But there are challenges to be overcome: 5G transmits its signals on a particular wavelength and has to operate extremely reliably for applications such as self-driving cars. It follows that many more base stations need to be deployed, with estimates ranging from 500,000 to 800,000 in Germany alone. In Japan, the government recently gave the go-ahead for its 200,000 or so traffic lights to host this 5G network infrastructure. State-of-the-art materials and designs and new collaborations are required if the cityscape is not to be defaced as a result. This is precisely why 2019 saw Covestro, Deutsche Telekom and Sweden’s Umeå Institute of Design (UID) join forces in a pilot project to develop creative designs for 5G base station housings capable of blending seamlessly into their urban surroundings. These might come in the guise of colorful birds perching on a traffic light or street lamp, masquerade as a clock at a bus stop, or be camouflaged in the color of the building on whose facade they are mounted.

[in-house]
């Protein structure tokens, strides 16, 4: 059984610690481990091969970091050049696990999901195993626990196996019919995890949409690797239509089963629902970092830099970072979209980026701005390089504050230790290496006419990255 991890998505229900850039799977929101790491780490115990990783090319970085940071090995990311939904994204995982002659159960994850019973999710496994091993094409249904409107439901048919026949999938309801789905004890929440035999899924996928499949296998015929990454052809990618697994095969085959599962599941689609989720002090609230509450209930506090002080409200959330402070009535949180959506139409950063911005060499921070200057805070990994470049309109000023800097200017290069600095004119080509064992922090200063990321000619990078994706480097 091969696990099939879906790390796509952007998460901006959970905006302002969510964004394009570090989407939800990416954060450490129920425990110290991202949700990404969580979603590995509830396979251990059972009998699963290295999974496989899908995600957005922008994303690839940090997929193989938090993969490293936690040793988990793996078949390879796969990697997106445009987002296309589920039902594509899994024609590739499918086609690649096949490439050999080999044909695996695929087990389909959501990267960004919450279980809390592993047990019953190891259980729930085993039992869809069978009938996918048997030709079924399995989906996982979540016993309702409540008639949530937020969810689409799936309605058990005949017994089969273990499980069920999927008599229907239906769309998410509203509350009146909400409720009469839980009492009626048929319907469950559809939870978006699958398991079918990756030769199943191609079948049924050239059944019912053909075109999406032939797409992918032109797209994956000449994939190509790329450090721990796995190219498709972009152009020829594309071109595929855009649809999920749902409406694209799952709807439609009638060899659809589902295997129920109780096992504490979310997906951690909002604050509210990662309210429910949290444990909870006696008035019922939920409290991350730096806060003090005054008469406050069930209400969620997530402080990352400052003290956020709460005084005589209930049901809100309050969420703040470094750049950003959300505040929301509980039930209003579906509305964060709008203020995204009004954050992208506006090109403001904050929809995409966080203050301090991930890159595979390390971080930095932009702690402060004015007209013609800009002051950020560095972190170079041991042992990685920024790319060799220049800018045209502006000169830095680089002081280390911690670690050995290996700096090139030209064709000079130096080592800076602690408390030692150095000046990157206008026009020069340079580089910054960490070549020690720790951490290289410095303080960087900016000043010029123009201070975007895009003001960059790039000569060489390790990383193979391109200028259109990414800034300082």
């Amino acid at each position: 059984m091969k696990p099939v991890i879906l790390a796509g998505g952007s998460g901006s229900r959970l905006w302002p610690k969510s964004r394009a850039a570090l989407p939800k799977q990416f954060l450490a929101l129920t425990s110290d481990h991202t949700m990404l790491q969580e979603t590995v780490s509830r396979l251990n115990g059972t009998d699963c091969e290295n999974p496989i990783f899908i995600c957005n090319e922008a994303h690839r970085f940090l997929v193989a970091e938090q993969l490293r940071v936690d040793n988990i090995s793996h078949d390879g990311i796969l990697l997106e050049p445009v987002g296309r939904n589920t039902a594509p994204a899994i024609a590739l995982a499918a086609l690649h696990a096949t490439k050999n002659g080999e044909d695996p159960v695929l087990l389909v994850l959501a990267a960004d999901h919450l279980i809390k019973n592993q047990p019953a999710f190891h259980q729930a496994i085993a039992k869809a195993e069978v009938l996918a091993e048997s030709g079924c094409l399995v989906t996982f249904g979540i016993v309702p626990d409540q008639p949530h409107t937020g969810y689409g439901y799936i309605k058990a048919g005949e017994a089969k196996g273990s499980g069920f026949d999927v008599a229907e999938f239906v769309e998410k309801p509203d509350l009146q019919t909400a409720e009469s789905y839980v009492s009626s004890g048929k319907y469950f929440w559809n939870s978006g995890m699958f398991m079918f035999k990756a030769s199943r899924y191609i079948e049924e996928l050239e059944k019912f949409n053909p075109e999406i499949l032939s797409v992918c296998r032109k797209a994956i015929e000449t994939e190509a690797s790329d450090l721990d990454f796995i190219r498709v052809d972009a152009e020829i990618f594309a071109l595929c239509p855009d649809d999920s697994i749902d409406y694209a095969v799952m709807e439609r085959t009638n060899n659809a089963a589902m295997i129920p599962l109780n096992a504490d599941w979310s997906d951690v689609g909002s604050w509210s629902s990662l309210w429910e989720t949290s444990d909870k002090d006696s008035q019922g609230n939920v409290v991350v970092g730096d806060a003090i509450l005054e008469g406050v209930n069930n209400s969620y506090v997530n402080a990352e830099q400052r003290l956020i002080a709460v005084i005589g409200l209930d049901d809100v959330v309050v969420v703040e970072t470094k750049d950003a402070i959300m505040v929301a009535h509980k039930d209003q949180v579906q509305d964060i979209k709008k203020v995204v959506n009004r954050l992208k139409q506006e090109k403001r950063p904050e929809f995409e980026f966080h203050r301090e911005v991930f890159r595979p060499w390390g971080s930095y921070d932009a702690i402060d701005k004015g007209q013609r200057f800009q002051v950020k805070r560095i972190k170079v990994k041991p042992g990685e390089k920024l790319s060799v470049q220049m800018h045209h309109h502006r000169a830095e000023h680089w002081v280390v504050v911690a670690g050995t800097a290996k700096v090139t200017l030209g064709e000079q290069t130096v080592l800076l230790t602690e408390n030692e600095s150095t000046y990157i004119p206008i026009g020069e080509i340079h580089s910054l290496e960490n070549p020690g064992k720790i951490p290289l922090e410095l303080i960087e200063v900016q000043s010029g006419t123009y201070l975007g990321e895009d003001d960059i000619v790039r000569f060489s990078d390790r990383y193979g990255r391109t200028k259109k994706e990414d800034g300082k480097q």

Innovative material solutions

Material solutions from Covestro satisfy the associated requirements to the letter: they are weather-resistant, offer design versatility, allow 5G signals to penetrate and can be recycled or made of recycled polycarbonate. “We’re well prepared for the breakthrough of 5G and have the solutions to cope with the forthcoming growth in demand for base stations and the associated materials,” says Dr. Fabian Grote, Industrial Marketing Manager at Covestro.

What do you think?

Around how many 5G base stations will be required to provide blanket mobile communications coverage in Germany?

250,000 – 500,000
500,000 – 800,000
1 million – 1.5 million

Source: BMU

Correct! An estimated 500,000 – 800,000 5G base stations will be required.

Unfortunately not correct. An estimated 500,000 – 800,000 5G base stations will be required.

From waste gas to valuable raw material